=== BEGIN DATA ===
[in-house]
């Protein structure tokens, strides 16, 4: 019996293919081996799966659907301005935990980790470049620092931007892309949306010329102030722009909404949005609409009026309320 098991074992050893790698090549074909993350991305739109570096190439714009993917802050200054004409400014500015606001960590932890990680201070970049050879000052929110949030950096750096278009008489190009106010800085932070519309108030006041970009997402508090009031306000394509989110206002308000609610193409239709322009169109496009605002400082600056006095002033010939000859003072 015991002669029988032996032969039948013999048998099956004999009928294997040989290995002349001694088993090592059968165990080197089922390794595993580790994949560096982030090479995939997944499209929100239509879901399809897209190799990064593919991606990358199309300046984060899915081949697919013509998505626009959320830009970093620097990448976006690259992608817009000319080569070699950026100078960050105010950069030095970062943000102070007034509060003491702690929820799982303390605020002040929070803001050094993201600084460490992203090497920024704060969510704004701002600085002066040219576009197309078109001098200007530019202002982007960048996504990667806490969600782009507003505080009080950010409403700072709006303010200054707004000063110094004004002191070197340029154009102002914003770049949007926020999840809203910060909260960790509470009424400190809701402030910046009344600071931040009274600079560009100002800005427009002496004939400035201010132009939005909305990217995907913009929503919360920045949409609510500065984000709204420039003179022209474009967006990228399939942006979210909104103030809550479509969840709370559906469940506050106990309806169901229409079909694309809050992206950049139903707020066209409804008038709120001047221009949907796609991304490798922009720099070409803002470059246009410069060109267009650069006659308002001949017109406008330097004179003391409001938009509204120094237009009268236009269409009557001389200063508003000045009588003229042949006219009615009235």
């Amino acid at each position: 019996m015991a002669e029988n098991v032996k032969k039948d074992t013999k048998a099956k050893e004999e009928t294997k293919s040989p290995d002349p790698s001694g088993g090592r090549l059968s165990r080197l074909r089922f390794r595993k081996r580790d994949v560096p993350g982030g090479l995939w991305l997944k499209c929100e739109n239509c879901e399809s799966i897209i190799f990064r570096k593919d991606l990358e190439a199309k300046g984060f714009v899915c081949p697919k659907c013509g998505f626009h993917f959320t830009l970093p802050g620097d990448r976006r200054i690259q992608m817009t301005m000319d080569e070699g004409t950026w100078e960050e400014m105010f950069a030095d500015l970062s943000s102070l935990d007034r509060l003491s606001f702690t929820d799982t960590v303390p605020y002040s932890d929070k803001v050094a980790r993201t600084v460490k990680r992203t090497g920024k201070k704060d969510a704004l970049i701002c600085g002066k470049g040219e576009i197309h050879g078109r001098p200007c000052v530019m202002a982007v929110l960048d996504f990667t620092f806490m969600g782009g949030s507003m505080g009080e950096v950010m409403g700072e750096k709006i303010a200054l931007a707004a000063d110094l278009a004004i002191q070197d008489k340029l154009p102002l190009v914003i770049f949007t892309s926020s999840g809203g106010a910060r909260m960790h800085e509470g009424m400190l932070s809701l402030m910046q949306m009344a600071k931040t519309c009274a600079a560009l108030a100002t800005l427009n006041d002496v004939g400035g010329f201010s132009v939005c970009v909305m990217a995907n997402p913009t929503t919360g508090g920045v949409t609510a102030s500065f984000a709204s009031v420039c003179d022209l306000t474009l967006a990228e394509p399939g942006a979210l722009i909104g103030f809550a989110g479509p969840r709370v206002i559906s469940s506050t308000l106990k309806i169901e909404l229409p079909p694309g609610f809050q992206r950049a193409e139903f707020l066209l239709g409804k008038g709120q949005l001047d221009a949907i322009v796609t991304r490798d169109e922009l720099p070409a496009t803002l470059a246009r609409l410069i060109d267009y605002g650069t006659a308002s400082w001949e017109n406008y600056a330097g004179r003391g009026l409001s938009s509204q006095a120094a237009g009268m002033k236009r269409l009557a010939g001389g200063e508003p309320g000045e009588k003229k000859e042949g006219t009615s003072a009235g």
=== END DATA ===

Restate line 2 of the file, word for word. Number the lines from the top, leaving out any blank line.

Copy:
């Protein structure tokens, strides 16, 4: 019996293919081996799966659907301005935990980790470049620092931007892309949306010329102030722009909404949005609409009026309320 098991074992050893790698090549074909993350991305739109570096190439714009993917802050200054004409400014500015606001960590932890990680201070970049050879000052929110949030950096750096278009008489190009106010800085932070519309108030006041970009997402508090009031306000394509989110206002308000609610193409239709322009169109496009605002400082600056006095002033010939000859003072 015991002669029988032996032969039948013999048998099956004999009928294997040989290995002349001694088993090592059968165990080197089922390794595993580790994949560096982030090479995939997944499209929100239509879901399809897209190799990064593919991606990358199309300046984060899915081949697919013509998505626009959320830009970093620097990448976006690259992608817009000319080569070699950026100078960050105010950069030095970062943000102070007034509060003491702690929820799982303390605020002040929070803001050094993201600084460490992203090497920024704060969510704004701002600085002066040219576009197309078109001098200007530019202002982007960048996504990667806490969600782009507003505080009080950010409403700072709006303010200054707004000063110094004004002191070197340029154009102002914003770049949007926020999840809203910060909260960790509470009424400190809701402030910046009344600071931040009274600079560009100002800005427009002496004939400035201010132009939005909305990217995907913009929503919360920045949409609510500065984000709204420039003179022209474009967006990228399939942006979210909104103030809550479509969840709370559906469940506050106990309806169901229409079909694309809050992206950049139903707020066209409804008038709120001047221009949907796609991304490798922009720099070409803002470059246009410069060109267009650069006659308002001949017109406008330097004179003391409001938009509204120094237009009268236009269409009557001389200063508003000045009588003229042949006219009615009235």